The second pain point I’ll mention is that I think too often companies end up putting their contracts into a digital dead-end storage place. Contracts have certainly migrated from the old paper dead ends, like an Iron Mountain storage box, into something better, which is a digital representation of that paper. But too often, they still get stuck in a digital dead end, like someone’s hard drive. Our idea is that contracts should be housed in a system of record. And they shouldn’t just be digital representations of paper; they should be digital assets. The data underlying the contracts should be populating that system of record. Agiloft makes sure that contract data is accessible to those in the organization who need it, not just the requester or the drafter. We want companies to start thinking of contracts as digital assets, and make sure that their CLM tool is connected to the rest of the company in a way that facilitates relationships.

Another source of pain is around bandwidth. If you treat contract drafting as something that can only be practiced by those who are skilled in the art of self-defense, you restrict contract drafting to a very small number of people within the company. At Agiloft, we take a very different view, which is that contracts can benefit from process and can often be democratized with tools such as self-service drafting and self-service authoring. Something like self-service authoring puts the pen into the hands of the person closest to the relationship. And because the process is facilitated by the platform, it maintains the compliance standards of the company. Self-service can actually improve the work lives of highly skilled contracting professionals, allowing them to use their time and ability on more complex agreements. At the same time, it improves the speed and compliance of everyday contracts.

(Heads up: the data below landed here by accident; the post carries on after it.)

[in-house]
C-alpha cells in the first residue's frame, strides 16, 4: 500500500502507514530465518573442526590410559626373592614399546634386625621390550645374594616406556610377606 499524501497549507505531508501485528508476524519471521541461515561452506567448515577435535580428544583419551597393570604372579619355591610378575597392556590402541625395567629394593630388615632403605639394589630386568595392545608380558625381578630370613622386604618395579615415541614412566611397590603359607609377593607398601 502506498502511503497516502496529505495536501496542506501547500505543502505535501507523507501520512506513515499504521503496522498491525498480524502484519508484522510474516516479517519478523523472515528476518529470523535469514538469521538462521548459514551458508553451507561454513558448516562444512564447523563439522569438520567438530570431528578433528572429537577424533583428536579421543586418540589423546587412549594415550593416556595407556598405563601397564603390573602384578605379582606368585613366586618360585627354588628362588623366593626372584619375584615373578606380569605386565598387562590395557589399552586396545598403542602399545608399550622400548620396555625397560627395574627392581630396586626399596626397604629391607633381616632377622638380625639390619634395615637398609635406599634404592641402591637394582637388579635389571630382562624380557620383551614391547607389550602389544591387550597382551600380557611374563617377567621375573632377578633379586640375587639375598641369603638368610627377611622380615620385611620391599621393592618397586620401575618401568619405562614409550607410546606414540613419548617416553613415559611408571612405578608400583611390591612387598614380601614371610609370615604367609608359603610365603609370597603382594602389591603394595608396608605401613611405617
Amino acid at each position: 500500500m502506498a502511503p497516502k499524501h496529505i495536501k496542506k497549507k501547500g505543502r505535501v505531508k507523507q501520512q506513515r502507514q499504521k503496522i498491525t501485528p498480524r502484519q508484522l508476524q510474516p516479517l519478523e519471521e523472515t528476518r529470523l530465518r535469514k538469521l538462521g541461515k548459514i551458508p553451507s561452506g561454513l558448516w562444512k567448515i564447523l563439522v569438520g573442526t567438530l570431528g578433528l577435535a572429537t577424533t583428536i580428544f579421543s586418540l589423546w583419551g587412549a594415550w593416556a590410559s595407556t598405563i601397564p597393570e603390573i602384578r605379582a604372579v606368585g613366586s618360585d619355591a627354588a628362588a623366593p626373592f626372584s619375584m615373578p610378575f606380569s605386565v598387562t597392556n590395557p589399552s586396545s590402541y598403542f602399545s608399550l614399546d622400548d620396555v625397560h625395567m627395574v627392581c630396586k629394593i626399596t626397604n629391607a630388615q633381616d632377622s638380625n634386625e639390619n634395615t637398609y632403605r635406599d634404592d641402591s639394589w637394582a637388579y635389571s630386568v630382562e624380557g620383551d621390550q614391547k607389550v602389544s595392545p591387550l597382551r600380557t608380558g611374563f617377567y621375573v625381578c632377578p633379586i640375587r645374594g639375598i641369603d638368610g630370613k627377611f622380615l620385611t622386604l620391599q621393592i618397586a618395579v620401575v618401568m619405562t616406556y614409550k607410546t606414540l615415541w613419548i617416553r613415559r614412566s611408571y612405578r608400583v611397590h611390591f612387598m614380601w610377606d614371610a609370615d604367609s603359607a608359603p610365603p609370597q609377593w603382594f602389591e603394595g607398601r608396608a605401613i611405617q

The fourth pain point is that legal departments that are already pursuing contracts as a process may take too rigid of an approach. They might think, “If we lock in a process, it won’t change, and it never can change.” But that’s the wrong approach. You need to have a process, yes, but that process also needs to undergo a continuous effort of improvement – to make it faster, to get better compliance, to acknowledge the realities of the business and its commercial goals. Since those business goals are always changing, you need to take an approach that is really agile thinking around process. In order to do that, you need agile technology.

The last pain point I’ll mention is that I hate the notion that legal departments get a bad reputation as “the department of no.” It’s my mission, through Agiloft, to elevate contracting professionals into a position of being connected business partners, and to eliminate the idea that they’re “the department of no.” And in order to do that, I need to make sure that contracting professionals have data at their fingertips – to generate insights, to see risks emerging, and to be connected to the business processes of their internal commercial clients. I think CLM – especially a robust end-to-end CLM process like the one Agiloft provides – can do all of those things.